Bigfoot Field Researchers Organization Logo
 






A Medieval Sasquatch

by Dr. W. Henner Fahrenbach
"Fight in the Forest" , a woodcut by Hans Burgkmair (1473-1531). By approximation, the giant measures about 7' 3" in height with a 14" foot.

The twelfth century saw the flowering of the troubadours in France and the Minnes?nger in Germany, Among these, Chr?tien de Troyes (ca. 1140-1190) wrote an epic "Yvain", which was recomposed in Old High German by Hartmann von Aue (ca. 1165-1210) in about 1190 as the Celtic Arthurian epic "Iwein" (pronounced "ee-vine"). In the introductory section of this rhymed poem of over 8,000 lines, a knight by name of Kalogrenant recounts an excursion he made for the sake of "?ventiure", in which the following events transpired.

Kalogrenant was riding through the wilderness of the Bretagne, an area of dense, swampy forests in northwestern France, when he came upon a clearing, in which a battle between several Wisent (Bison europaeus) and Auerochs (Bos primgenius, extinct since the 17th century) was raging. His somewhat unknightly fright was allayed when he saw a man sitting among the animals. Here follows the original text in Middle High German and my translation into English, which is kept as close to the literal meaning as possible.






5




10




15




20




25




30




35




40




45




50
Do gesach ich sitzen einen man
in allmitten unter in:
daz getr?ste mir den sin.
d? ich aber n?her kam,
und ich s?n rehte war genam,
d? vorht ich in als? s?re
sam diu tier, ode m?re.
s?n menneschlich b?lde
was anders harte wilde:.
er was einem M?re gel?c
michel unde als eisl?ch
daz ez niemen wol beloubet.
zew?re im wars s?n houbet
groezer dan einem ?re.
ez hete der geb?r
ein ragendes h?r ruozvar:
daz was im vast unde gar
verwalken zuo der swarte
an houbet unde an barte,
s?n antl?tze was wol ellen breit,
mit gr?zen runzen beleit.
ouch w?ren im diu ?ren
als einem waltt?ren
vermieset zew?re
mit spannelangem h?re,
breit alsam ein wanne.
dem ungev?egen manne
w?ren granen unde br?
lanc r?ch unde gr?;
diu nase als einem ohsen gr?z,
kurz, w?t, niender bl?z;
daz antl?tze d?rre und vlach;
- ouw? wie eisl?ch er sach! -
diu augen rot, zornvar.
der munt h?te im gar
b?denthalp diu wangen
mit w?te bevangen.
er was starke gezan,
als ein eber, niht als ein man:
?zerhalp des mundes t?r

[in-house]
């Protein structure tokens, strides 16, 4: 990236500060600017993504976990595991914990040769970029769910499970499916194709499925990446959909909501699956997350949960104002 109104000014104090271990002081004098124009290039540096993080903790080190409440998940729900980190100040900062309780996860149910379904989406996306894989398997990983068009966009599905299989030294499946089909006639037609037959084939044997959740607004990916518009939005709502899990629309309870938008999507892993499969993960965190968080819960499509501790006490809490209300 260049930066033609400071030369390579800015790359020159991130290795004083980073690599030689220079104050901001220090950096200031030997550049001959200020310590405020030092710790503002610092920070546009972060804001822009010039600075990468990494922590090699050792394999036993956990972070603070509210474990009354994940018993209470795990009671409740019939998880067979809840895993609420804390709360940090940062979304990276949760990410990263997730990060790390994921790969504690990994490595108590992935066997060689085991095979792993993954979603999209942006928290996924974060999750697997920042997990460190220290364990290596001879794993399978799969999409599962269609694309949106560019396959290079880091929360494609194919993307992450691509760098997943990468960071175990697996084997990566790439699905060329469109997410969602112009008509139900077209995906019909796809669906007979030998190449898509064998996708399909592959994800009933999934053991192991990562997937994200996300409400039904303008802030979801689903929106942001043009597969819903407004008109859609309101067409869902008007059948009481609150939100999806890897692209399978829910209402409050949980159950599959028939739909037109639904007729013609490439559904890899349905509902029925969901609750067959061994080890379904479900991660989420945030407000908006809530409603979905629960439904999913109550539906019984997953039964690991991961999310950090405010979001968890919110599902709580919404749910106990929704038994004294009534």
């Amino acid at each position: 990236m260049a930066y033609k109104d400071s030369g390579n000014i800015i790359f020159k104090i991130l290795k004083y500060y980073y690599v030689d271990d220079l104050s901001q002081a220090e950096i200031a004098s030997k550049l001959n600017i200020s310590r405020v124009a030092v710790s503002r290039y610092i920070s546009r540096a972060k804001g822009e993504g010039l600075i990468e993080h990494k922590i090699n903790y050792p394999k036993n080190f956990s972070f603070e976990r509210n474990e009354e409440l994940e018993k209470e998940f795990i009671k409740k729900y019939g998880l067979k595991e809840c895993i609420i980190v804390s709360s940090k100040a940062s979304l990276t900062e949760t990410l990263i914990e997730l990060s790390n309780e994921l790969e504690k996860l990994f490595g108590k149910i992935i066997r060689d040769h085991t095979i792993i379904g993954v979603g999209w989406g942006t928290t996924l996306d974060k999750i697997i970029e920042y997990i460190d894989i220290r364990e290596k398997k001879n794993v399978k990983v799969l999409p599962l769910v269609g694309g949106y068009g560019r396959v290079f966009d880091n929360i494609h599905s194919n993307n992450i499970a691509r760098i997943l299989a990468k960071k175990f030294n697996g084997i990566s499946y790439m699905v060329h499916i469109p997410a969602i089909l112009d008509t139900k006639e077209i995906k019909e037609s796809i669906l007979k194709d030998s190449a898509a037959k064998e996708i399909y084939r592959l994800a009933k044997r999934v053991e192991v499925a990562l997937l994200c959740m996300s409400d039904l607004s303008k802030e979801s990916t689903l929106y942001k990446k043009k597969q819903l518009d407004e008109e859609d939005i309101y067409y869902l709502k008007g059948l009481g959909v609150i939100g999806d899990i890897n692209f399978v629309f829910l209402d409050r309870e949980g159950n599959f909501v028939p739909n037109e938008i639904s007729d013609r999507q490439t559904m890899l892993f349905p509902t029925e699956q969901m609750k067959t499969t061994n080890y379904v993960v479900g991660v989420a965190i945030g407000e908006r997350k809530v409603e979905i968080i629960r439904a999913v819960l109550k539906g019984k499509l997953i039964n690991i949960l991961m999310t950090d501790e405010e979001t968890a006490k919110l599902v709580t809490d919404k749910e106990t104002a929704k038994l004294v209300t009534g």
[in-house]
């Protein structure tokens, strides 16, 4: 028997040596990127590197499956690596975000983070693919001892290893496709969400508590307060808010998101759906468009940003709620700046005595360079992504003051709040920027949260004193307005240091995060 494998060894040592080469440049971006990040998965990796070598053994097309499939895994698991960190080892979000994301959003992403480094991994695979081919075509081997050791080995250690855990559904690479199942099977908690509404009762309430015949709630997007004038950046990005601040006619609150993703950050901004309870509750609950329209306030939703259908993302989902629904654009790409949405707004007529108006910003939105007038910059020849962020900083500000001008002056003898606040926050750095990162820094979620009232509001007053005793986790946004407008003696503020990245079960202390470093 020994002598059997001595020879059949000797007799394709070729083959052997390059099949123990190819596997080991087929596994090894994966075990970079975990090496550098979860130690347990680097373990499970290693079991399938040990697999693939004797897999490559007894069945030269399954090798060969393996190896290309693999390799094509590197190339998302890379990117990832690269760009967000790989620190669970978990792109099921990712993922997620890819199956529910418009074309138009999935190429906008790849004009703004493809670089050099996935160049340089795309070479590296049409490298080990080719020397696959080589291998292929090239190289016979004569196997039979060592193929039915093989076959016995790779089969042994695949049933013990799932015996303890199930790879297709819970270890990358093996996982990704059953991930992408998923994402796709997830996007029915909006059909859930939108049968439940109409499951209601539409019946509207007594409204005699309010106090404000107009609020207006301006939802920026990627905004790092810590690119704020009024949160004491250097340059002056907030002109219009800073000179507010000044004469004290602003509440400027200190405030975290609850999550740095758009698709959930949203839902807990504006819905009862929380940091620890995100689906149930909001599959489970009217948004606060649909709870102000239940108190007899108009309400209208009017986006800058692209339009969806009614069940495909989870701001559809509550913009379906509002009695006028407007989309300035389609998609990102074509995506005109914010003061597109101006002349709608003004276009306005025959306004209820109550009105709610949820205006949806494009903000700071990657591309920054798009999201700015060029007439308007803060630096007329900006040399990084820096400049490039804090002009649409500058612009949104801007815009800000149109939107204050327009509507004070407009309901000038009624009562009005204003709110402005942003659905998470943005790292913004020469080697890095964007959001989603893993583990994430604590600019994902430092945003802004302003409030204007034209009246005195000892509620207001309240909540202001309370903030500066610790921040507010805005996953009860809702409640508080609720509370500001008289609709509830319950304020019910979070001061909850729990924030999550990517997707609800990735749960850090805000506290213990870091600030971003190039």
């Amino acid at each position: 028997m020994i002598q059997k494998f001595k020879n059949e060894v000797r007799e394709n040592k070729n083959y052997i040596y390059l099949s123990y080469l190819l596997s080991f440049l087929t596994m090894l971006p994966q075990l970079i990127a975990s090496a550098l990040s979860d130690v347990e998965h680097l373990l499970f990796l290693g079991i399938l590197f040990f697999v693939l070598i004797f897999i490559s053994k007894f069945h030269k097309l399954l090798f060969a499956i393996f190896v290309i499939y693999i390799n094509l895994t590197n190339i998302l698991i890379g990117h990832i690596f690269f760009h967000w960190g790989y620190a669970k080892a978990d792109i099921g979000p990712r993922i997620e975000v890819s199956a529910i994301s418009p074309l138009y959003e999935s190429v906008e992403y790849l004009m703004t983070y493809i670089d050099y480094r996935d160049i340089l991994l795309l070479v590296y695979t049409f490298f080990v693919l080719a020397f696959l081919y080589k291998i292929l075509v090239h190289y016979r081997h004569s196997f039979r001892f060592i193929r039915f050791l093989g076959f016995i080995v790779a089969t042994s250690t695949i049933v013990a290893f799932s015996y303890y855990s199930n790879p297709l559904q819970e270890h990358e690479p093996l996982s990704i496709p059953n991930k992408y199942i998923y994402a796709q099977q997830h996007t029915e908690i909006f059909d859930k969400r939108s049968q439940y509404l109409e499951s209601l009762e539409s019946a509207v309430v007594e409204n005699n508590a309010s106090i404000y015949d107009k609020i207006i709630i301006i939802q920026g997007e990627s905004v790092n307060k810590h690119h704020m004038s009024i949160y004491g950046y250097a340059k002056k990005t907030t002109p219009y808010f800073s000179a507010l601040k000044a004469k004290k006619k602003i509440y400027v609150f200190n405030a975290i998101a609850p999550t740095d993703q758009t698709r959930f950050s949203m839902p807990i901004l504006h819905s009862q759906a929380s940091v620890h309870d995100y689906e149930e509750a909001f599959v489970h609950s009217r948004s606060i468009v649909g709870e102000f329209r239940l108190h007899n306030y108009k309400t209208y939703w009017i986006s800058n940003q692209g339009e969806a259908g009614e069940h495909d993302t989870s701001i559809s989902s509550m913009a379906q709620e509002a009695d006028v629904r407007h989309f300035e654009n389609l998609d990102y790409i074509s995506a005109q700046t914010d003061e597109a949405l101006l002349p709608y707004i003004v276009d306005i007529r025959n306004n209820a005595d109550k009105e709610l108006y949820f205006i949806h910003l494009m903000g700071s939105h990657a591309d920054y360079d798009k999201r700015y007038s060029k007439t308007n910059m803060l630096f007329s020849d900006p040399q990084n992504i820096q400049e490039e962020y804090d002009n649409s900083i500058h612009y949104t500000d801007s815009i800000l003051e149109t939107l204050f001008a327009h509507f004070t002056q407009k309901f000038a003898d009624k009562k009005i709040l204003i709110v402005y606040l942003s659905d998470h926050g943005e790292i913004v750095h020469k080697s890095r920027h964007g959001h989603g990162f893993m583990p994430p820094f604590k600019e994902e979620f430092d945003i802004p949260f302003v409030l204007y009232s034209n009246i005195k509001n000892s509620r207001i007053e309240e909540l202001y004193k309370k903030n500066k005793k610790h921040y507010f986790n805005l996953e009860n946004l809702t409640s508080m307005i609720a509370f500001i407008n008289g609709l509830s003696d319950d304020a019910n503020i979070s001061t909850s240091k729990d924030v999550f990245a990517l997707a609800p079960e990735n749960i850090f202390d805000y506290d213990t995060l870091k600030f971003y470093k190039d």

rageten s? im her v?r,
lanc, scharpf, gr?z, breit.
im was daz houbet geleit
daz im s?n r?hez kinnebein
gewahsen zuo den br?sten schein.
s?n r?cke was im ?f gezogen,
hoveroht und ?z gebogen.
er truoc an seltsaeniu cleit:
zw? hiute het er angeleit:
die heter in niuwen stunden
zwein tieren abe geschunden.
er truoc einn kolben als? gr?z
daz mich d? b? im erdr?z.
There I saw a man sitting
right among all of them:
that caused my mind to be reassured.
But when I came closer
and could really observe him,
I was very frightened of him
as of the animals, if not more so.
His human appearance
was above all monstrous
He looked like a moor,
large and so frightful
that nobody would believe it.
Truly, his head was
bigger than an Aueroch's.
This brute had
unkempt and dirty hair:
It was dense and completely felted up
on the skin of his head
and in his beard,
his face was about an ell wide,
lined with large wrinkles.
There were also his ears
like those of a forest troll,
overgrown as if by moss
With hair the length of a span,
Wide as a pan.
This hulking man had
long, scruffy and gray
beard hair and eyebrows.
His nose was a big as an ox's
short, wide, and nowhere bare.
His face lean and flat
- Oh, how frightful he looked -
his eyes red, angry-looking.
His mouth stretched
in both directions
across his cheeks.
He had strong teeth,
like a boar, not like a man:
out of the door of his mouth
they stuck out,
long, sharp, large and broad.
His head was put on him such
that his rough chin
seemed to be grown to his chest.
His back was curved up,
hunched and bent outward.
He wore peculiar clothes:
two pelts he had put on:
these he had just then
pulled off two animals.
He carried a very large club,
which made me unsettled that close to him.

Kalogrenant subsequently asks him if he means harm, but the answer is "If you don't harm me, I will be a friend" and a short conversation ensues before Kalogrenant departs. Other giants appear subsequently in the epic, but they are described as being simply large armed men with no unusual attributes other than their size.

The translation allows for many alternatives in the pertinent Middle High German dictionaries:

9) - wilde: wild, monstrous, sinister, unearthly, dreadful, creepy.
10) - M?re: moor = generic term for any black-skinned African.
11) - eisl?ch: terrible, repulsive, horrible.
15) - geb?re: word with negative connotation - lout.
16) - ruozvar: dirty, also sooty black.
20) - ellen: length of a forearm, roughly two feet.
23) - waltt?ren: German: Waldschrat = forest troll, hermit, hairy forest giant.
25) - span: the width of a spread hand, about 9 inches.

The description of this creature has aspects rather diagnostic of sasquatches: Black skin color, hairiness, head set low on its shoulders, hunched posture. Noteworthy are the ambivalent terms with which the "monster" is referred to here and subsequently: Man, human appearance, brute, monster (G.: Ungeheuer), creature (generally reserved for animals), but also deferentially as "Sir" ("Herre"), when the knight asks him to keep the animals off his back. Needless to say, it is a dramatic description but one that deviates markedly from the run-of-the-mill giants mentioned elsewhere in the epic and may, in fact, be the first verbal description of one of the then-surviving hominids in Central Europe.

I am indebted to Peter Loughlin of Cotati, California, for pointing out the existence of this text.

-- Dr. W. Henner Fahrenbach


  Copyright © 2014 BFRO.net